Project (2012)

Contesting the "Laws of Life": Sexual Science and Sexual Politics in the Early Twentieth Century

At the turn of the twentieth century, sex, its regulation, and its role in underwriting social order, were politicized as never before. Across Europe, existing ideological and legal frameworks were repeatedly undermined as a result of demographic shifts, geopolitical realignments, and sustained public scrutiny. In the eyes of some commentators, the hegemonic sex/gender system’s undoing signified deep socio-cultural—perhaps even "racial"—crisis, auguring nothing less than the coming of “sexual anarchy.” For others, particularly feminists, this “sexual crisis” represented an enticing opportunity to fundamentally reform sexual life in ways that would instantiate the progressive, emancipatory promises of modernity.
If Max Weber was right and the essence of modernity lay in rationalization, intellectualization, and disenchantment, it is perhaps not surprising that sexology played a crucial role within sex reform thought and activism. Indeed, sexological "pioneers" such as Magnus Hirschfeld, Iwan Bloch, Max Marcuse, and Havelock Ellis all participated within early movements for sexual reform. Within the slender historiography of sexology, however, the relationship between sexology and politics is rarely addressed. This book project brought together the realms of sexual science and sexual politics and argues that they were in fact mutually constitutive. It made its case by investigating a network of European feminists and scientists who maintained personal and political ties during the early decades of the twentieth century. While markedly transnational, this network is rooted primarily in the German-speaking world, which constituted the acknowledged centre of both sexology and radical sexual politics in the early twentieth century.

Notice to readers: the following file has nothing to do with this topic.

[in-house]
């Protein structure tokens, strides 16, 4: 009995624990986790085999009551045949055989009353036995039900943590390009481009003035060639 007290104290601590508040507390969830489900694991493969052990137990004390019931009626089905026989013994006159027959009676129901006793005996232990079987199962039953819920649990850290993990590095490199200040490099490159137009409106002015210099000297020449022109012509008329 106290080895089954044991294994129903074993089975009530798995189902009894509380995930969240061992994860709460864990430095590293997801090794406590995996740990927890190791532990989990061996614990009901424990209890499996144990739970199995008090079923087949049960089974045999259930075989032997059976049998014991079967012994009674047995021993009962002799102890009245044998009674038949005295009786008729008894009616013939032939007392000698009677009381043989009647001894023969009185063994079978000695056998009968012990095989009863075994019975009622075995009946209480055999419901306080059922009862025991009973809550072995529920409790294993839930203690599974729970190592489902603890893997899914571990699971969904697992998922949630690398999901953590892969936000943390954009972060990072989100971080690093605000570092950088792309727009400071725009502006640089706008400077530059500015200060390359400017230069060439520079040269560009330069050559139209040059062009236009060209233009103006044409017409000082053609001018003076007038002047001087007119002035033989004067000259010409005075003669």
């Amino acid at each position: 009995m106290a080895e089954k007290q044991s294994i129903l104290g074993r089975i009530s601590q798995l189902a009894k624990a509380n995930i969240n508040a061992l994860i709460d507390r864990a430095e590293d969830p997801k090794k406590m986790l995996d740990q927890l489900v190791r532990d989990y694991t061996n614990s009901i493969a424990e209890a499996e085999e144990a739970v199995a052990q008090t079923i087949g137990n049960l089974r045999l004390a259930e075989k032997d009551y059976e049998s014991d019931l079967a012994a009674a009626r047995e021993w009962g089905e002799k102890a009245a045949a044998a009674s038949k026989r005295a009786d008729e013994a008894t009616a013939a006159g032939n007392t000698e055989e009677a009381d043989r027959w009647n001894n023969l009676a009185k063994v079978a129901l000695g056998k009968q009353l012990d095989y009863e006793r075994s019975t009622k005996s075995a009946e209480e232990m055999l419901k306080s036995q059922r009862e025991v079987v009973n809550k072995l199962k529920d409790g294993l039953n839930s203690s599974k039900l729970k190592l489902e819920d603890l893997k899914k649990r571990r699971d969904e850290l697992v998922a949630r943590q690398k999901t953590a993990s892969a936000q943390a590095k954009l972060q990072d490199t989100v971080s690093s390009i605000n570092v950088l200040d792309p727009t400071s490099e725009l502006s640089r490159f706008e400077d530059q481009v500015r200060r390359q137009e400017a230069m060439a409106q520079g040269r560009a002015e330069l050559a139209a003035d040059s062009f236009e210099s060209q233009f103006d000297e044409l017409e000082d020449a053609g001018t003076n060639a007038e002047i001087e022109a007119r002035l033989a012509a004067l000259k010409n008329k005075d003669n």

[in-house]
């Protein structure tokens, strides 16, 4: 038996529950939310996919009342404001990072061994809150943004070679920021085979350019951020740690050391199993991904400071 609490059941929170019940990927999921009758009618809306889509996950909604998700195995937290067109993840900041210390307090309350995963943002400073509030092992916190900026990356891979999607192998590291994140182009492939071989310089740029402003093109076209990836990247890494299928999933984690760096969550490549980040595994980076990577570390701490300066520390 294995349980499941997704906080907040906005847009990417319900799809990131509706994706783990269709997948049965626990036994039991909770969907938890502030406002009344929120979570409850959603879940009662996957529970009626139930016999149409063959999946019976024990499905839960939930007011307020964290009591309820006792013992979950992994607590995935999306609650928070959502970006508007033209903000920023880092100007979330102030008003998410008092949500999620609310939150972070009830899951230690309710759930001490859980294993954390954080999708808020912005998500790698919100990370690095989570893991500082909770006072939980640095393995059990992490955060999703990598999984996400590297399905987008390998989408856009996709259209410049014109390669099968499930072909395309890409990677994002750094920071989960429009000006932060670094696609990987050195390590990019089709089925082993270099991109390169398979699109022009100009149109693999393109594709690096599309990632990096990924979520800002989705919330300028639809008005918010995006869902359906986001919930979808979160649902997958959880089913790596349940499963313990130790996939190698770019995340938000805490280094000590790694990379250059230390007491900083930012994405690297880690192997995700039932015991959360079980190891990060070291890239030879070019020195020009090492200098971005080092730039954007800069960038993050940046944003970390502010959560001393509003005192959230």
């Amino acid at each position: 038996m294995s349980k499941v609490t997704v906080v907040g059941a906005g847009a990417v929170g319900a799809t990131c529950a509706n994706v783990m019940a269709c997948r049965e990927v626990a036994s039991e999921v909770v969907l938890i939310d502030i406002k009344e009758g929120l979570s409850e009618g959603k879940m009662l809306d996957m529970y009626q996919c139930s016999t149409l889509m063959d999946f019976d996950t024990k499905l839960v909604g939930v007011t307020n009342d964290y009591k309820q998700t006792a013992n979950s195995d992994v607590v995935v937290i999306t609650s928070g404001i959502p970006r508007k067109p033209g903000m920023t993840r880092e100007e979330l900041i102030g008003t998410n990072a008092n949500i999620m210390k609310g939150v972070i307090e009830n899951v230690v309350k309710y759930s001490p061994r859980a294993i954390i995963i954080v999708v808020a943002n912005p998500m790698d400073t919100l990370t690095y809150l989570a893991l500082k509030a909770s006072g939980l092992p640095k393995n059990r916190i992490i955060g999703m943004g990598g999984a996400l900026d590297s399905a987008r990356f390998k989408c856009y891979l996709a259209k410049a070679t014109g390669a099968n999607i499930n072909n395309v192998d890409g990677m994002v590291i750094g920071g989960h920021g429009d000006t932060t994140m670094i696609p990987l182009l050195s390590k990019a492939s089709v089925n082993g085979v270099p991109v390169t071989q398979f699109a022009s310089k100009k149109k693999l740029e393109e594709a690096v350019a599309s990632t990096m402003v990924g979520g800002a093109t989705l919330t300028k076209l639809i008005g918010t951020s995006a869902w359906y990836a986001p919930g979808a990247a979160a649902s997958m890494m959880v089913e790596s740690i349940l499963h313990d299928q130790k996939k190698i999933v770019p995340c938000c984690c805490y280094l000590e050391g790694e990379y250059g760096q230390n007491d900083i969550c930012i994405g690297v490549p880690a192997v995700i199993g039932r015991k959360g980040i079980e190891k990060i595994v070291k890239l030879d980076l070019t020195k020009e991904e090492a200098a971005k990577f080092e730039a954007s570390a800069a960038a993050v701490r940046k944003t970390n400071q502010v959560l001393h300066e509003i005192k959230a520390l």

The book and its chapters are divided into three sections.

  1. Section one situates the interdependent emergence of sexology and sex reform politics within the intellectual ferment surrounding new sexual subjectivities and utopian visions for sexual “regeneration” at the fin-de-siècle
  2. Section two reconstructs efforts to realize these ideas through the creation of transnational sex reform movements in the years preceding the First World War, and addresses the tensions created by burgeoning efforts to professionalize sexology
  3. Section three examines how the First World War shaped the fate of these movements and their ideas


The epilogue examines the legacy of these developments for interwar sex reform movements. Ultimately, the book argues that understanding the histories of sexology and sex reform as mutually-constitutive can offer insight into how modern sexual politics became characterized by a "factual consciousness" concerned with empirically verifiable realities, and wedded to the espousal—and contestation—of purportedly innate, embodied truths.